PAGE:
Many people get the comparison between education and police funding incredibly wrong. A common misconception—fueled by general ignorance on the part of some, and opportunistic capitalization on that ignorance by others—is that the NYPD is the largest part of the city expense budget. It’s not even close, and education outmatches it by several hundred percent.
Both police and education excite the tempers of many people—but we must be grounded in real numbers to get at workable solutions.
NYC schools lost 86,599 students between 2020 and 2022, from 1,170,849 down to 1,084,250, representing a 7.3% loss over two years. But, as the charts above show, education funding still continued to increase in that time.
Larger budgets and declining enrollment make the next chart, per-pupil spending, quite predictable.
Per pupil spending
It’s gone up!
In FY2022, it reached $34,667 per pupil. This number is derived from total funds committed to the DOE in 2022 ($37.6 billion), divided by the number of students enrolled at that time (1,084,250). You might see lower numbers elsewhere, it just depends on what someone decides to count as the education budget that total enrollment is divided into.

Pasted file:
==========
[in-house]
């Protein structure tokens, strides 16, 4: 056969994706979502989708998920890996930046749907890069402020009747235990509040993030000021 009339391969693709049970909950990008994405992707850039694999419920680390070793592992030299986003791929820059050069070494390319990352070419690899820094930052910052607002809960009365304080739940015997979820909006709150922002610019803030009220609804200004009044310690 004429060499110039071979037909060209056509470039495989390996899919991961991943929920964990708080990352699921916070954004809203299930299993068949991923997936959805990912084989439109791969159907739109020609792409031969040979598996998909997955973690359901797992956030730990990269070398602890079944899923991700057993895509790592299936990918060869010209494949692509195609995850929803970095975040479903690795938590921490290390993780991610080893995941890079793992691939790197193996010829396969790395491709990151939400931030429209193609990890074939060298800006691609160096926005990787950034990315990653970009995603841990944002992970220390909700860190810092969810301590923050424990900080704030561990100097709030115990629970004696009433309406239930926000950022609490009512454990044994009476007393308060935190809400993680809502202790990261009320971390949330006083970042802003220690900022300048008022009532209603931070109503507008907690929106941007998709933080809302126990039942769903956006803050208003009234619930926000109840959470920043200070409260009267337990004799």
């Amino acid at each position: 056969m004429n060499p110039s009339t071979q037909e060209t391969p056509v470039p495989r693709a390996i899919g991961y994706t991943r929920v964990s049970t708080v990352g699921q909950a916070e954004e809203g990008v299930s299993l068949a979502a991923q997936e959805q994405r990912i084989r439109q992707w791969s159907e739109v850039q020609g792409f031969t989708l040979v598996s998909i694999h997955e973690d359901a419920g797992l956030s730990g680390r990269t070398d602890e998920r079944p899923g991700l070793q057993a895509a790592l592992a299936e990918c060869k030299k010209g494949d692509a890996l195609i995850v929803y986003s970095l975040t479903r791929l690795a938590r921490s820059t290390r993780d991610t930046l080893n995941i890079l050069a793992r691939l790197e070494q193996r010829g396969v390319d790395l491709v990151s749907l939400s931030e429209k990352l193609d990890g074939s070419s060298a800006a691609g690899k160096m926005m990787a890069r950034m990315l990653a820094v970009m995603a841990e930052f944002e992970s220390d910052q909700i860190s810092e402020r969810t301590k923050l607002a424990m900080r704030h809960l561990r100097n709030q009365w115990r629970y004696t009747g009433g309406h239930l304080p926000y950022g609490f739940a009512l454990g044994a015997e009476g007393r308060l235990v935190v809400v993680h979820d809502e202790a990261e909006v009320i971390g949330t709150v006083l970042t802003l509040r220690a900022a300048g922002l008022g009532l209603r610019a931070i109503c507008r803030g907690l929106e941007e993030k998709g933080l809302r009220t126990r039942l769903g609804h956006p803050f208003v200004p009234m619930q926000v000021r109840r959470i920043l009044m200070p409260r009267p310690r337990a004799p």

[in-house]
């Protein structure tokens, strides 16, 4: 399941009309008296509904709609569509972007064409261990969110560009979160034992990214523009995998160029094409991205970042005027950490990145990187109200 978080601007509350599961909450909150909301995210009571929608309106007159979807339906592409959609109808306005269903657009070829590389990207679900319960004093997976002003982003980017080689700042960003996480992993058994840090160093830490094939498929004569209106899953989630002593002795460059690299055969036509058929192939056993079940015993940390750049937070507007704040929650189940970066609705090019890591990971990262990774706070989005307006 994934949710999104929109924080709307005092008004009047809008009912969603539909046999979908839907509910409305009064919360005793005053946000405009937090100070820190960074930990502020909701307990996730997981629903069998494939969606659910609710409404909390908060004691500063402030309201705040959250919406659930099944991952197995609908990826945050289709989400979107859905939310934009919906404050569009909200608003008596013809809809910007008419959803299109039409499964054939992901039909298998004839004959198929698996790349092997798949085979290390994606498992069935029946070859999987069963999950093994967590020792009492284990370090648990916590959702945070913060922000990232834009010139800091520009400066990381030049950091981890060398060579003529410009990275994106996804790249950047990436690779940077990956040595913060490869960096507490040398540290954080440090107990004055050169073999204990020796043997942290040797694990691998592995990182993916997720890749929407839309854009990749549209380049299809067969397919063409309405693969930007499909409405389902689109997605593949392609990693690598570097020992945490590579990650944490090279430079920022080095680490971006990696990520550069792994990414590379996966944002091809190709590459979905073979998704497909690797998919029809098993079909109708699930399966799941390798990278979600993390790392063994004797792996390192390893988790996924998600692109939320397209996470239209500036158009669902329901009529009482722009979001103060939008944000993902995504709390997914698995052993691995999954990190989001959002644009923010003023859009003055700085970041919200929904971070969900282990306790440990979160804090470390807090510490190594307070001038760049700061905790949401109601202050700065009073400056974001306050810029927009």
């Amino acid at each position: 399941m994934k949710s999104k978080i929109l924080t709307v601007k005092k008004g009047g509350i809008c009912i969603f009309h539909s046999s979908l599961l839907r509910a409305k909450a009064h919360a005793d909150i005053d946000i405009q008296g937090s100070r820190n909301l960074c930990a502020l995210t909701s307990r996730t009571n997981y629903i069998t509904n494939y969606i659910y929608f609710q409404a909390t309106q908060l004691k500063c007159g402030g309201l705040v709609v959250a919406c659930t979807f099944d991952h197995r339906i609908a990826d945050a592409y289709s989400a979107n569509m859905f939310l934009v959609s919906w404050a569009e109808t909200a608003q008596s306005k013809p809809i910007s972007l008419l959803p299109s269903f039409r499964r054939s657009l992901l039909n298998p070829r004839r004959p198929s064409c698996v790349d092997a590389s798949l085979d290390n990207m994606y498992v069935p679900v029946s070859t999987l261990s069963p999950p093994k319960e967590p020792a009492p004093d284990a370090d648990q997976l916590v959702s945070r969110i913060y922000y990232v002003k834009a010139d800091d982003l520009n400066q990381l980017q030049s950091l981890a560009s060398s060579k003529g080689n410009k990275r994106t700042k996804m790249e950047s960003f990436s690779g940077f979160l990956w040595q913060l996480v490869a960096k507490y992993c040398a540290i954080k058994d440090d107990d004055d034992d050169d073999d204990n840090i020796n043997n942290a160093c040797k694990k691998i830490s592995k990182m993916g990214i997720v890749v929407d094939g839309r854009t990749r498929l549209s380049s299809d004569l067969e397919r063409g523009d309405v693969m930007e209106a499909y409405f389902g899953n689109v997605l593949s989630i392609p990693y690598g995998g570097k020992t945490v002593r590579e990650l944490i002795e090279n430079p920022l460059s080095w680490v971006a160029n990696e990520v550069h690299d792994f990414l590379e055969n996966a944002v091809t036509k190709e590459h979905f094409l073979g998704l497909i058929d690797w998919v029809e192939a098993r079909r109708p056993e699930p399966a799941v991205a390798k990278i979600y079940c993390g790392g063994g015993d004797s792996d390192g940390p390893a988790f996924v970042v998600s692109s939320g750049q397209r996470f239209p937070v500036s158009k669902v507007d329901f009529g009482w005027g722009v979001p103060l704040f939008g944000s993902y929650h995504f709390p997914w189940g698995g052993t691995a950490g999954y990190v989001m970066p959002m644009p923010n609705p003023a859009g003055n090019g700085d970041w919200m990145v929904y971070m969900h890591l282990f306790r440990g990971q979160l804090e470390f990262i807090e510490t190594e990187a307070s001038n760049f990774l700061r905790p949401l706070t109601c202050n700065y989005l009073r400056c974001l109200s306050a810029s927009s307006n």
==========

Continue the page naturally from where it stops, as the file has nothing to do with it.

Regardless, NYC and New York State lead the nation in spending per pupil.6 This is as expensive as it gets! Many localities and states get far more, for far less. Figuring out how to move in their direction is an open problem—maybe you could solve it!
Student to teacher ratio
DOE pedagogic staff numbers (this does not include administrative staff, and is more than just full-time teachers) have fallen a little since their peak of 121,077 in 2020.
Their relatively steady number, combined with a 7.3% decrease in student enrollment, means that NYC’s average student-to-teacher ratio has fallen below 10. Of course this is an average, so any one classroom or school will vary.
What doesn’t the IBO data include?
Capital spending. In addition to NYC’s $112 billion expense budget, it has a separate capital budget that most political news doesn’t even mention. The adopted FY2024 capital budget allocated over $3.3 billion to education,7 and “A separate Capital Budget of over $20 billion over five years is administered by the NYC School Construction Authority.”8
City University of New York (CUNY) funding.
Community and non-profit groups, depending on how they perform their work.
The moral of the story: there is much more money flowing into NYC education than the city expense budget would lead you to believe—both because there are multiple city budgets, and because centrally allocated costs like pensions are accounted for separately, although the budget document itself flags this.9